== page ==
Patch Curtis said he felt guilty for years about his son Joseph scheduling his work and his life around making meals for dad.
Joseph Curtis had heard about Meals on Wheels and Senior Outreach Services in a previous life as the director of a cable-access TV talk show. It sounded like a great match for his father, for many reasons: “I’m a good cook, but I’m not a nutritionist,” Joseph said. “And this simplifies my life a bit.”
Patch — his given first name — became a Meals on Wheels client about six months ago. The 95-year-old is glad not only for the tasty, low-salt, nutritionally balanced meals but also for the break they provide his hard-working son.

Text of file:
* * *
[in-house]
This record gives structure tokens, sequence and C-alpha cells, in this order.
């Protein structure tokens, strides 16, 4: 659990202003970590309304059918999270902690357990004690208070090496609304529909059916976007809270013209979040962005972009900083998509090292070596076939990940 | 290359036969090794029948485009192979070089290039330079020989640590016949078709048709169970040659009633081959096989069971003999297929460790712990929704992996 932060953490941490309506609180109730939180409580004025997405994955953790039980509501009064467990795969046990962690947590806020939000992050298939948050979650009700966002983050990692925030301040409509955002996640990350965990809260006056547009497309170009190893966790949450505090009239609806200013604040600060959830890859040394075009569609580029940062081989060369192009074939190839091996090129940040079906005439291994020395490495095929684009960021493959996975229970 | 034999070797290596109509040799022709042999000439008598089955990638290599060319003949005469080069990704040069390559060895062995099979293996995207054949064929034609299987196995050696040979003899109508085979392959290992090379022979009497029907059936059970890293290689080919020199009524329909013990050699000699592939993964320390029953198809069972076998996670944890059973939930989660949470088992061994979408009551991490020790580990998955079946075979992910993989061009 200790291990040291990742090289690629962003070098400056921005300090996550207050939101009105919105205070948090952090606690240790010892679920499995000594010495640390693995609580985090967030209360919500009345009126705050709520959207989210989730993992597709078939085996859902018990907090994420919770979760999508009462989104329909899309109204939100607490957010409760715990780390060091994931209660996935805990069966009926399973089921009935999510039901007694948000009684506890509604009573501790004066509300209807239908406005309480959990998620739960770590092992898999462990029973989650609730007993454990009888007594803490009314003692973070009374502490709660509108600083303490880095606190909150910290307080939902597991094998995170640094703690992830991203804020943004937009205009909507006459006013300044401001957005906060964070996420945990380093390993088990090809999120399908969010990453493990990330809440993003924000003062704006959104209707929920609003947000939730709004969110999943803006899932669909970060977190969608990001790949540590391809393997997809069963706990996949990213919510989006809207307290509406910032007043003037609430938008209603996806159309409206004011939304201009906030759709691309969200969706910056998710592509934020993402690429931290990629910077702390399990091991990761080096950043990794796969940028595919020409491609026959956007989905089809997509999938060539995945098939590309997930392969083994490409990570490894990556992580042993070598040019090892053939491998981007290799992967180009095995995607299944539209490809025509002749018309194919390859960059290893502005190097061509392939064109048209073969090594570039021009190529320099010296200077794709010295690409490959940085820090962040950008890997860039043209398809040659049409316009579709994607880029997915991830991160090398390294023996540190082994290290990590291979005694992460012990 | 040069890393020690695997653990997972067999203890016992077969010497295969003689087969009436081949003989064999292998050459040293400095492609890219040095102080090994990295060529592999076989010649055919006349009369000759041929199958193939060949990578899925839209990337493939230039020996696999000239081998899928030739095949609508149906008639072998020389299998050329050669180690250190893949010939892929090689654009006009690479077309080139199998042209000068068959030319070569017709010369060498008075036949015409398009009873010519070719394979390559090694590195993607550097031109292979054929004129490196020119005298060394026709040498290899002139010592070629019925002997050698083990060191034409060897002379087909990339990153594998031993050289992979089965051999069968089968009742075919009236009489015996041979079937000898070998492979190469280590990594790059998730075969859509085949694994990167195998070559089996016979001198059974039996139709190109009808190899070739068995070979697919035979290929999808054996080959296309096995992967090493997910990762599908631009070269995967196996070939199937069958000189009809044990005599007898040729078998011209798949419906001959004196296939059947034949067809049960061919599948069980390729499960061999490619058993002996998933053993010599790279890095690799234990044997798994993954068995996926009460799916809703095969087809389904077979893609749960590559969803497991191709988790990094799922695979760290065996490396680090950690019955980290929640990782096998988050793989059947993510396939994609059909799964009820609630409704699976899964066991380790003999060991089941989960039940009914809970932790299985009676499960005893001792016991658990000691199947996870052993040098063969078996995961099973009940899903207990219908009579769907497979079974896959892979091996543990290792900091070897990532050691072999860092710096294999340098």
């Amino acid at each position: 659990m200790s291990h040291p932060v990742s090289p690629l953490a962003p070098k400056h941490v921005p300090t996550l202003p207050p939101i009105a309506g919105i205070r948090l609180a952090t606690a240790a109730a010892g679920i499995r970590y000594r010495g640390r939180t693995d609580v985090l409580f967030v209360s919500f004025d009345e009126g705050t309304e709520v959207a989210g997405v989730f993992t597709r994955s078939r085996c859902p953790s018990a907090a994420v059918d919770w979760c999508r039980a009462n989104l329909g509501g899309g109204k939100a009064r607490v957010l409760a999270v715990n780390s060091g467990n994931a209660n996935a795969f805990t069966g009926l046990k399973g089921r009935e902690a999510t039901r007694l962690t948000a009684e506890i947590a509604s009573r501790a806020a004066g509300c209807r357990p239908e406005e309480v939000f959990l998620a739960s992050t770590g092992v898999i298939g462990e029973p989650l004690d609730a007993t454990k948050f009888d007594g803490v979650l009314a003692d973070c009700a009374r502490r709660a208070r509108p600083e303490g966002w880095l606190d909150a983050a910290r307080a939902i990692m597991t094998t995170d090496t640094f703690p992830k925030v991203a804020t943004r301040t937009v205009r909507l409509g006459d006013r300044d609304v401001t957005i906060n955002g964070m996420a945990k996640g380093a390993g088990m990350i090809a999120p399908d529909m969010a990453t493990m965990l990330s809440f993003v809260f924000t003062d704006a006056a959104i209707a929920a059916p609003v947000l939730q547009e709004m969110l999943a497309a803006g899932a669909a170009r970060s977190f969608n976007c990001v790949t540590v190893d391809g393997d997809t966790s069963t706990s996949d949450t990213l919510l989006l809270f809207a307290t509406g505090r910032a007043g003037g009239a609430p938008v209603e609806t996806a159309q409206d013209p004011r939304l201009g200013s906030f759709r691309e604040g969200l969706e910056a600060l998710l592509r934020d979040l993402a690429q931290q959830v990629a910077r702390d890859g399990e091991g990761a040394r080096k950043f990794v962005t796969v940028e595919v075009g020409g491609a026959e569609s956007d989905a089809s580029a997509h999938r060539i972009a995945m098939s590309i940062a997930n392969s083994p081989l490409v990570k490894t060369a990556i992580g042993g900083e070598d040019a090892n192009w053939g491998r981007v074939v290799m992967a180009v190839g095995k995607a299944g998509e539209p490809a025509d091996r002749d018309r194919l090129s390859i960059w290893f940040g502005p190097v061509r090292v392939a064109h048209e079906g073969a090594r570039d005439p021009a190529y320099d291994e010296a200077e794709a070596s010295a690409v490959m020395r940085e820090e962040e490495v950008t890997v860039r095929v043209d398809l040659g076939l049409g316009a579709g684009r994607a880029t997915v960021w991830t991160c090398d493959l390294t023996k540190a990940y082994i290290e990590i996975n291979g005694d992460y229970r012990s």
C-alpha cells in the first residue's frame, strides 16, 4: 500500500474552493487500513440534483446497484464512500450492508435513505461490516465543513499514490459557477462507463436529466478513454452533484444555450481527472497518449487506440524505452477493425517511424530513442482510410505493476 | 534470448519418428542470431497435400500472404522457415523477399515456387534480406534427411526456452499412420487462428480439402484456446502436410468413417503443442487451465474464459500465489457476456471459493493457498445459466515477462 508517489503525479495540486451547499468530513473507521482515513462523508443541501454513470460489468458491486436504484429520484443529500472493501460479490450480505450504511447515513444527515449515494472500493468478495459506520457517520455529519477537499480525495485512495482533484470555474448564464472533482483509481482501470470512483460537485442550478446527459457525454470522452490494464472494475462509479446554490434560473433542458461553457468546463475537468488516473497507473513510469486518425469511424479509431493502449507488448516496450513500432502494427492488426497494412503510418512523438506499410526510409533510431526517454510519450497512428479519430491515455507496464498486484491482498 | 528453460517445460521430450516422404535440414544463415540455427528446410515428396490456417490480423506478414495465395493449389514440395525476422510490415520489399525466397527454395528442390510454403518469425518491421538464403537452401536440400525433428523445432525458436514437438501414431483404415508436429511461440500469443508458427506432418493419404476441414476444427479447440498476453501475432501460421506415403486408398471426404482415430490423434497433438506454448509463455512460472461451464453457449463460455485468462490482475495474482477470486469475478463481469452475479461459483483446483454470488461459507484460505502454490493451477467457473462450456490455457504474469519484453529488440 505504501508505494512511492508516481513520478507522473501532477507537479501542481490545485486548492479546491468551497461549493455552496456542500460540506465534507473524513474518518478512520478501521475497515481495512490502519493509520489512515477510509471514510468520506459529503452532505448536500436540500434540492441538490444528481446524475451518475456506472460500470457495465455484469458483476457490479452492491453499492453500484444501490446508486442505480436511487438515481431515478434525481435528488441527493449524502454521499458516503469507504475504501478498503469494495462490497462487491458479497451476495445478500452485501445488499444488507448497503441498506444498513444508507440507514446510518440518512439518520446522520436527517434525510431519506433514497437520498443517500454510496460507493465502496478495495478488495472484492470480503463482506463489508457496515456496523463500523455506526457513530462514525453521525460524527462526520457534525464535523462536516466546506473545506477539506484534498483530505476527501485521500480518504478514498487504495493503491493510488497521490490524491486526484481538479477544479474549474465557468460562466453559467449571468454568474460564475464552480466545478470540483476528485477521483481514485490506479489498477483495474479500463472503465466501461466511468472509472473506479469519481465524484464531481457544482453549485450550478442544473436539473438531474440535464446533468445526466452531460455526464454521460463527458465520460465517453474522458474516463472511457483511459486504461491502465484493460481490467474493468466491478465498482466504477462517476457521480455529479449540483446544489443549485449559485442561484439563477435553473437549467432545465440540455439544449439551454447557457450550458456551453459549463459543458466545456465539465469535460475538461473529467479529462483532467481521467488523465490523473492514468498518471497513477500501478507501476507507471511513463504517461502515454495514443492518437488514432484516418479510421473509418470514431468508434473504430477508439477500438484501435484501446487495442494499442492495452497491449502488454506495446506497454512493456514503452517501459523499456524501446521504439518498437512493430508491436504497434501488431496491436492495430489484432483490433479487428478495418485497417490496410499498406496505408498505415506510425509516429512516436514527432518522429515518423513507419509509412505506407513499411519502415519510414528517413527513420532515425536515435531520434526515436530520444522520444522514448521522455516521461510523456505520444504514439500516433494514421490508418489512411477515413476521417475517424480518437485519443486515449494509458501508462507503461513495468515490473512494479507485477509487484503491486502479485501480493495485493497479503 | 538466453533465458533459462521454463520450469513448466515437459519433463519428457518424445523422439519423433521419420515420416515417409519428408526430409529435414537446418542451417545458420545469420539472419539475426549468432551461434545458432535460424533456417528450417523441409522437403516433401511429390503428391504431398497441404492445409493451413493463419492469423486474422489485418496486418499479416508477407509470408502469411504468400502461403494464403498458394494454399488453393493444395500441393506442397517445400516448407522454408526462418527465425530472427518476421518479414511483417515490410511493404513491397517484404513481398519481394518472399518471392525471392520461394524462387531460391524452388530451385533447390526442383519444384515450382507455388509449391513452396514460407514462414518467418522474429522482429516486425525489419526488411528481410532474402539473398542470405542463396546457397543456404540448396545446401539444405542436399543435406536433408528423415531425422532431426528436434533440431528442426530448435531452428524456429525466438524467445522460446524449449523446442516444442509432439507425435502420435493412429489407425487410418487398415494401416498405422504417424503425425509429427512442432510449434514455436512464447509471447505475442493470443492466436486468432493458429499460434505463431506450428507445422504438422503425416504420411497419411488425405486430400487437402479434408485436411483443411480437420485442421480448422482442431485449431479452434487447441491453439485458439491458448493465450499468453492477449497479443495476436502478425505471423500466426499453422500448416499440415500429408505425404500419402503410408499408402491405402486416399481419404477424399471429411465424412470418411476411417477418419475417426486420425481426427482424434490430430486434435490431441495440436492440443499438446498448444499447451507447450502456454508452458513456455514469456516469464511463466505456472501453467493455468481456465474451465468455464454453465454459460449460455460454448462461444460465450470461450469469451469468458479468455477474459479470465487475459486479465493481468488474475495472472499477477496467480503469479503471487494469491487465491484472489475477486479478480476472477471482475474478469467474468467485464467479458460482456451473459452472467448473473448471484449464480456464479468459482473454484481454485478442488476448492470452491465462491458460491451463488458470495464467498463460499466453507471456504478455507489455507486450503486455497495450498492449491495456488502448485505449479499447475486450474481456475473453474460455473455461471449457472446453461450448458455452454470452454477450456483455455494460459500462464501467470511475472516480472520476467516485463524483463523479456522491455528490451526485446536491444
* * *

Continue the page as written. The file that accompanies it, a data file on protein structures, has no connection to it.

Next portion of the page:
“It takes Joe off the problem, and that’s just doggone terrific,” said Patch, a disabled World War II veteran, Purple Heart recipient and long-retired tool-and-die industry craftsman and foreman. Patch gets a midday meal each weekday from the Walnut Creek-based nonprofit, which — as its name suggests — parlays its contacts with seniors getting meals into determining whether they need other services, too, mostly health-related.